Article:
ShortBookandScribes – #BlogTour #GuestPost by Rachel McLean, Author of A House Divided @rachelmcwrites @rararesources
I’m delighted to welcome you to my stop on the blog tour for A House Divided by Rachel McLean. I have a fabulous guest post by Rachel to share with you today. My thanks to another Rachel from Rachel’s Random Resources for the place on the tour.
Jennifer Sinclair is many things: loyal government minister, loving wife and devoted mother.
But when a terror attack threatens her family, her world is turned upside down. When the government she has served targets her Muslim husband and sons, her loyalties are tested. And when her family is about to be torn apart, she must take drastic action to protect them.
A House Divided is a tense and timely thriller about political extremism and divided loyalties, and their impact on one woman.
Political Thrillers on Page and Screen – Why Are They So Different?
by Rachel McLean
When you think of a political thriller, what comes to mind?
For me, it’s intrigue. Corruption maybe. The pursuit of power. And politics with a big P.
I enjoy political thrillers that are centred on some sort of struggle for political power or domination. There are plenty of books that do this: House of Cards, The Ghost by Robert Harris, and (oh yes) The Song of Ice and Fire series by George RR Martin.
But that’s a fairly short list. And those books aren’t exactly recent.
If you look at the political thrillers charts on Amazon, these books are crowded out by a very different type of book: the espionage thriller. The charts are full of authors like L.T. Ryan, Andy Maslen, James Swallow and David Baldacci.
Sure, they touch on politics – the hero (and it’s always a hero) often has to fight an enemy that’s been identified by his political masters, and there’s a background of global politics. But the protagonists aren’t directly involved in the struggle for political power. To my mind, these are action books, not political thrillers.
If you look on the small screen, things are very different. Political thrillers on TV are exactly that. They include scenes in the House of Commons, White House or the equivalent in other countries. And the characters are battling for political supremacy.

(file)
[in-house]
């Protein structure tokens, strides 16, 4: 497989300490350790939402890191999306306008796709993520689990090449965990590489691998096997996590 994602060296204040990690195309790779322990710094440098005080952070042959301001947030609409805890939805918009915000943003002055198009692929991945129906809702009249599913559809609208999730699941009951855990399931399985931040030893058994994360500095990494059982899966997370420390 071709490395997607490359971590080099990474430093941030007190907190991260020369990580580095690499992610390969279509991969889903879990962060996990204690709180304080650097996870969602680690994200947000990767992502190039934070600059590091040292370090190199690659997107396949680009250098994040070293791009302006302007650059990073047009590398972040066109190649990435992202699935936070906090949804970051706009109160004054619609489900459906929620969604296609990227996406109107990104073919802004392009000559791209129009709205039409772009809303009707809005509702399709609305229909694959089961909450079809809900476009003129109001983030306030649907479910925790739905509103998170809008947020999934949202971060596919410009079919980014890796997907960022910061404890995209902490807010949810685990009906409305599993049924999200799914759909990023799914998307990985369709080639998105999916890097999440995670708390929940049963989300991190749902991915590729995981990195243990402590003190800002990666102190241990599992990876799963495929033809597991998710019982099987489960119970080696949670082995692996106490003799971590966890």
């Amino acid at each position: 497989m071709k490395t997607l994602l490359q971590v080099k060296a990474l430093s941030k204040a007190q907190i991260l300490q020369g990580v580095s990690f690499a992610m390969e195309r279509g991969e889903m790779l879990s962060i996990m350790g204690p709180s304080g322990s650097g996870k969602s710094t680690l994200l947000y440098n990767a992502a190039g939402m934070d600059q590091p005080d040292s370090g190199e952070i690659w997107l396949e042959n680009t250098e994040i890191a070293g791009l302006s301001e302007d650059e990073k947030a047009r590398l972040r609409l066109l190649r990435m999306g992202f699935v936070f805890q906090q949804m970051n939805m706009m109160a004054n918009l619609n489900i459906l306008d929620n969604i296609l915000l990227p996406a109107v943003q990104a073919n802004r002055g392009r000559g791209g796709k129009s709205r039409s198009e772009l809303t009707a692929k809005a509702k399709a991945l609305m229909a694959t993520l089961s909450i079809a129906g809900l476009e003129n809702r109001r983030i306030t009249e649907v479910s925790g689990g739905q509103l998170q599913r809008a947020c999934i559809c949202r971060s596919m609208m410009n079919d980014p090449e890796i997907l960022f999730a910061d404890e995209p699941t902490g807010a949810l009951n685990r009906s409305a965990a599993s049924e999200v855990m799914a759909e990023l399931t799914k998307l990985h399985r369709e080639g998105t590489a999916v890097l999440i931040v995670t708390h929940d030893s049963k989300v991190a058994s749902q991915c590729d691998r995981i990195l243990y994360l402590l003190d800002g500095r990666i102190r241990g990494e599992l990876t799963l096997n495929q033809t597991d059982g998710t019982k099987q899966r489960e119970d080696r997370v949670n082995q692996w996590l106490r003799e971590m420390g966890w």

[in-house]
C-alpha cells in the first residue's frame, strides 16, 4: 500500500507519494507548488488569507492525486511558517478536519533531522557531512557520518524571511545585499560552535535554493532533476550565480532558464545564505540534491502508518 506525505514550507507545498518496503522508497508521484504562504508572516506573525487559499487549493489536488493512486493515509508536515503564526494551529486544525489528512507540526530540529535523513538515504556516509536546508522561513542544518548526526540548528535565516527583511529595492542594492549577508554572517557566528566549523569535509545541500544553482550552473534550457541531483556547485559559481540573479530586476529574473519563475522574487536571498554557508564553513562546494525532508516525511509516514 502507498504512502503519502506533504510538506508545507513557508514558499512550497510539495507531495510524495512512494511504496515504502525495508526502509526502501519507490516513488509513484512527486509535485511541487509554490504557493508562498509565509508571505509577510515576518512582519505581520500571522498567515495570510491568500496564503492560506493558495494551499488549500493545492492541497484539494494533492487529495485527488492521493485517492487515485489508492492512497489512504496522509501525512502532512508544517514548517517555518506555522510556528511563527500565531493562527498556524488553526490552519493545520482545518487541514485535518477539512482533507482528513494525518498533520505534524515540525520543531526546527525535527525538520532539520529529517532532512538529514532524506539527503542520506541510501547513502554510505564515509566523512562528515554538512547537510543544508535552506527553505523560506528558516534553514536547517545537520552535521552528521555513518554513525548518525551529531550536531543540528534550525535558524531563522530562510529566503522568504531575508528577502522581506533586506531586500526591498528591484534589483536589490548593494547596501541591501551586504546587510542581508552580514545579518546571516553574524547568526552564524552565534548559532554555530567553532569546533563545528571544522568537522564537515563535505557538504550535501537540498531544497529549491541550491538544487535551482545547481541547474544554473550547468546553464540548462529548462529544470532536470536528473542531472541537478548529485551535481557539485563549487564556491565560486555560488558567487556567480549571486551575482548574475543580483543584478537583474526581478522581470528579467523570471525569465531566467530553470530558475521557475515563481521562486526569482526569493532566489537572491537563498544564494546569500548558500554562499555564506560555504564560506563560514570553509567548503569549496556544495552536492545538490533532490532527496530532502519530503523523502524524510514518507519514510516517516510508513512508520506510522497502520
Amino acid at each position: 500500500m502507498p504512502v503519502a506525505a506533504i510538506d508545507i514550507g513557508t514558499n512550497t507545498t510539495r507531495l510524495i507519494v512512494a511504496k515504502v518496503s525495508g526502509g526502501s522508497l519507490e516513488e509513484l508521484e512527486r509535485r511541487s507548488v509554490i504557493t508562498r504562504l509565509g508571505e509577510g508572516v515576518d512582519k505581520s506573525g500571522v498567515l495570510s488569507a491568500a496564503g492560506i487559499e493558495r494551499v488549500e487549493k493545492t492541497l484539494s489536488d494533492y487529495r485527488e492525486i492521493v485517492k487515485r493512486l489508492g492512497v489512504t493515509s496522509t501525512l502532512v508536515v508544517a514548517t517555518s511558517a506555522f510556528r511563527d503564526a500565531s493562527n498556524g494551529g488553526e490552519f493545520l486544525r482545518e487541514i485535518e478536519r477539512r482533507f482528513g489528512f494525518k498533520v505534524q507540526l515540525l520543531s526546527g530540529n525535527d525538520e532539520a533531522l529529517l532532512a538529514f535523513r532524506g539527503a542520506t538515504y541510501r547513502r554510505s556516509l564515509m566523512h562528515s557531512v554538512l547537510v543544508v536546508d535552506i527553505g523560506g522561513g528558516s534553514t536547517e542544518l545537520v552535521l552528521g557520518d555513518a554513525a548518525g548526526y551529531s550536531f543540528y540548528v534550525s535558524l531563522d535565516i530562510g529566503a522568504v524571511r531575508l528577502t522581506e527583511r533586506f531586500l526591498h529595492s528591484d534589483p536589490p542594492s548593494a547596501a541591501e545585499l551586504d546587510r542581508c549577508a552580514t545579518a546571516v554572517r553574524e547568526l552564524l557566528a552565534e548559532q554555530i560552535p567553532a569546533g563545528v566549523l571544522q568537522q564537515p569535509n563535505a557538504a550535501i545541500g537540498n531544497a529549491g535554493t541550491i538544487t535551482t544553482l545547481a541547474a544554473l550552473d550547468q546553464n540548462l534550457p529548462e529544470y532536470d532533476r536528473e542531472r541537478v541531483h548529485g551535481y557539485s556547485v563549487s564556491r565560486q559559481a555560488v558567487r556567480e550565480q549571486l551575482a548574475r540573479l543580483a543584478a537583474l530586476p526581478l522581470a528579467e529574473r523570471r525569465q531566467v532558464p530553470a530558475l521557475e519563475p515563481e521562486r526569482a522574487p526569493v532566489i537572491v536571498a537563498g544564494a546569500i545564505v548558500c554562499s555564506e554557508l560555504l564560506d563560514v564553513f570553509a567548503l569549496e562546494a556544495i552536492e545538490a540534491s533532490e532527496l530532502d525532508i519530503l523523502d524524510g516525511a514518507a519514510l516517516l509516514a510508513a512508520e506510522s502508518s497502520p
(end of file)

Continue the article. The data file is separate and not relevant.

The recent and hugely successful Bodyguard is one example. Yes, the protagonist is a cop. But there are political machinations and the show would be nothing without Keeley Hawes’ character, the Home Secretary.
Then there’s Borgen. The tale of a woman who becomes Denmark’s first female Prime Minister; it doesn’t get much more political than that.
There have been other dramas: The Politician’s Husband, The Politician’s Wife. And of course House of Cards. Which now has a woman in the White House (yay!).
What is it these dramas have in common that none of those political action books have?
It’s female protagonists. Political thrillers for TV are full of powerful women using their brains to get ahead.
So why aren’t these women represented in fiction? It’s a good question, and one I don’t have an answer for. Although I do hope to have a solution to it, in the form of my political thriller trilogy.
The Division Bell trilogy centres on Jennifer Sinclair. She’s a Home Office minister for whom politics comes crashing into her personal and family life. She has to choose where her loyalties lie, and whom she can trust. Book One, A House Divided, came out a few days ago, and is being lauded by reviewers as the book you should read if you’re missing Bodyguard. Something I’m not going to disagree with!
Maybe I can start a whole new sub-genre of my own? That would be pretty cool. Although it would be even cooler if other women started writing political thrillers with female protagonists.
So this is my challenge: politically engaged women writers (and I know lots of you), why not join me and start writing political thrillers that aren’t about men running around with guns? I look forward to reading your books.
Thanks so much, Rachel. I hope to see more of those kind of political thrillers in the near future.
I’m Rachel McLean and I write thrillers and speculative fiction.
I’m told that the world wants upbeat, cheerful stories – well, I’m sorry but I can’t help. My stories have an uncanny habit of predicting future events (and not the good ones). They’re inspired by my work at the Environment Agency and the Labour Party and explore issues like climate change, Islamophobia, the refugee crisis and sexism in high places. All with a focus on how these impact individual people and families.
You can find out more about my writing, get access to deals and exclusive stories or become part of my advance reader team by joining my book club at rachelmclean.com/bookclub.
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